Lack of power, water, breakdown of ambulances and alleged mismanagement have paralysed operations at Itojo hospital.
According to the hospital management committee report addressed to the chief administrative officer, the electricity bills have accumulated to Shs212 million, water was cut off due to non-payment while the hospital vehicles including two ambulances have been grounded since November last year.
The management committee’s report dated November 20, 2018 seen by Daily Monitor indicates that the crisis is partly as a result of mismanagement by the acting Medical Superintendent, Dr Oliver Asiimwe.
She is accused of impunity and insubordination.
“The existing hospital structures and systems have been neglected. The medical superintendent has refused or neglected to work with other junior officers and staff. This is purely maladministration and incompetence,” the report reads in part.
Mr Denis Muhumuza, a member of the committee and councillor for Itojo Sub-county, claims Dr Asiimwe has also ignored several recommendations of the committee, directives from the permanent secretary and has continuously absented herself from the hospital avoiding attending to issues of staff.
They say she has refused to pay four medical doctors consolidated allowances of Shs500,000 per month passed by the district council resolution to motivate them.
“I don’t know whether it is because she has no experience or its impunity because she knows some big people that she is acting in such a way but our hospital has been grossly mismanaged since she came in and all our efforts as the hospital management committee have failed to bear fruits,” Mr Muhumuza says, adding: We have caused various meetings at the hospital including one with the district health officer but not a single resolution has been implemented by her. She wants to manage the management committee as well.”
However, Dr Asiimwe says she inherited some of the challenges such as huge electricity and water bills but that others are exaggerated by politicians who are against her management for reasons she cannot understand.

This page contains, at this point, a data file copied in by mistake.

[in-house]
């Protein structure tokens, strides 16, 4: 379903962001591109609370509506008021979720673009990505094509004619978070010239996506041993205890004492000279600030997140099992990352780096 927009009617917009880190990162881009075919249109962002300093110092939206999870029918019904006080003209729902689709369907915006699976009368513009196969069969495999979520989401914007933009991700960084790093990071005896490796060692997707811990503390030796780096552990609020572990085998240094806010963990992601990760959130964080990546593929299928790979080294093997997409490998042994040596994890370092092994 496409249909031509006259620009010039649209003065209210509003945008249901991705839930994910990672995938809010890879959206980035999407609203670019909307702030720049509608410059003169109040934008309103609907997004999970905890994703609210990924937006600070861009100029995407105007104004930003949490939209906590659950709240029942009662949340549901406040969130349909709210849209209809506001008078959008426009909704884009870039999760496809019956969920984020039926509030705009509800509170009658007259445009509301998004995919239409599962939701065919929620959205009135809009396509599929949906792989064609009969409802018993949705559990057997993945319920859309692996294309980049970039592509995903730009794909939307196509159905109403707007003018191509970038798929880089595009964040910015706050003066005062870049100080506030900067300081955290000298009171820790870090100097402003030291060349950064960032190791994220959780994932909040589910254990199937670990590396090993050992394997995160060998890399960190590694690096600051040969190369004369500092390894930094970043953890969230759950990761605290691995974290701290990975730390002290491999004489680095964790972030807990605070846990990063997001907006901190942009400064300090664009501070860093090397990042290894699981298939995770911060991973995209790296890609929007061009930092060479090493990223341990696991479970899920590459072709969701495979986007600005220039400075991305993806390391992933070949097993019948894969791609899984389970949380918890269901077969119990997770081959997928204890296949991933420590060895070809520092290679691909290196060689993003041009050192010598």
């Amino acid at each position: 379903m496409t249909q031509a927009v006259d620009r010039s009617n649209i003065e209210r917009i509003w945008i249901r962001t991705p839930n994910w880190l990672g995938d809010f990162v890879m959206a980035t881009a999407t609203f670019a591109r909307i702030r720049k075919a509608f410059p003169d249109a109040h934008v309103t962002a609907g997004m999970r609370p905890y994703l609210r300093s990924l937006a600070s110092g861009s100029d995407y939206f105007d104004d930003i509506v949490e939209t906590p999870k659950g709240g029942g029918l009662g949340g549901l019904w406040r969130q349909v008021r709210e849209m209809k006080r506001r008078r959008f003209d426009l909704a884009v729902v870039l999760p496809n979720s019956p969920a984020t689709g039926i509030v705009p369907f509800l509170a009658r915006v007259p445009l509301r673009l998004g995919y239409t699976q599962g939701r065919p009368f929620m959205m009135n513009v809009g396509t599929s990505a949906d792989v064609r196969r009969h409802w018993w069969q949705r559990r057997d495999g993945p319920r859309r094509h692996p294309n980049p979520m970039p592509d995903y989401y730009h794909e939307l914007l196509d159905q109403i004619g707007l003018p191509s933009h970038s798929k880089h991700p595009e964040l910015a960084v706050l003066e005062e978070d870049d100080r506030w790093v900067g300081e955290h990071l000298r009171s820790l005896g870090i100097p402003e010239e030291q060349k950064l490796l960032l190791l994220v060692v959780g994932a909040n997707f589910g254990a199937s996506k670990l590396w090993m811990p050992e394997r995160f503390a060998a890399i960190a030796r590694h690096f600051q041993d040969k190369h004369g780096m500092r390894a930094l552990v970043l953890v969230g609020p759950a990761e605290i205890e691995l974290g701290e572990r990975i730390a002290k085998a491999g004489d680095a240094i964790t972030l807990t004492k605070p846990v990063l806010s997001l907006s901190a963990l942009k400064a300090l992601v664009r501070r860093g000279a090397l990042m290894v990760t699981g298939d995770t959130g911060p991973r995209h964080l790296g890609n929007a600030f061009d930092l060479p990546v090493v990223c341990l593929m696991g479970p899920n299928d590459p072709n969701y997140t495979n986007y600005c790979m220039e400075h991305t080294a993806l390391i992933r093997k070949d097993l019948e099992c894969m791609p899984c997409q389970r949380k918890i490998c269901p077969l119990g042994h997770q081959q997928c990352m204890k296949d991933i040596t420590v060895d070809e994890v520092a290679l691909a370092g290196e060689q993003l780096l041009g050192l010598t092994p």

“There are several challenges here but there are also so many rumours and us who are not politicians, we fail to understand why people are against us,” Dr Asiimwe says.
She adds: “When I came here in August, I found serious challenges, debts and huge bills. We had challenges with electricity. We do not have pit-latrines and our toilet system is not working properly. I think the problems here are not for us or for Itojo only; they are for the whole of this community.”
She denies having stopped the top-up allowances for the senior medical officers.
The chief administrative officer, Mr Kweyamba Ruhemba, could not be reached for a comment on the matter because he is on leave.
The district health officer, Dr Richard Bakamuturaki, says there is friction within the management and that the facility has had challenges of power and water bills for a long time.
“These people (Itojo hospital management) are behaving like children; they can’t sit and resolve their personal issues. They want everything to end in a meeting where I and the CAO preside over. They need to manage the hospital themselves. There have been outstanding challenges such as bills which the hospital budget cannot accommodate and as the district we are trying to see how they can be solved,” Dr Bakamuturaki says.
“The issue of electricity is older than any of the people there now; renovations, sewerage and water management and many other challenges. We hope we shall find a way and resolve them so that staff do not find excuse not to perform,” he adds.
The LC5 chairman, Mr Denis Singahache, also acknowledges there are challenges at the hospital.
“There are four senior medical officers at the hospital and not anyone of them wants to be medical superintendent. There was Dr Nabasa who was appointed but he was almost running mad and he resigned, he has refused to go back, all of them have acted in the same position and resigned. I now blame the hospital committee for mistreating Dr Oliver, these people (doctors) are scarce. They need to be aided to perform not to be barked at. She has challenges but we need to address them considering her experience,” Mr Singahache says.
The hospital has 113 staff including non-medical staff, admits an average of 400 inpatients every month and other more than 1,000 outpatients.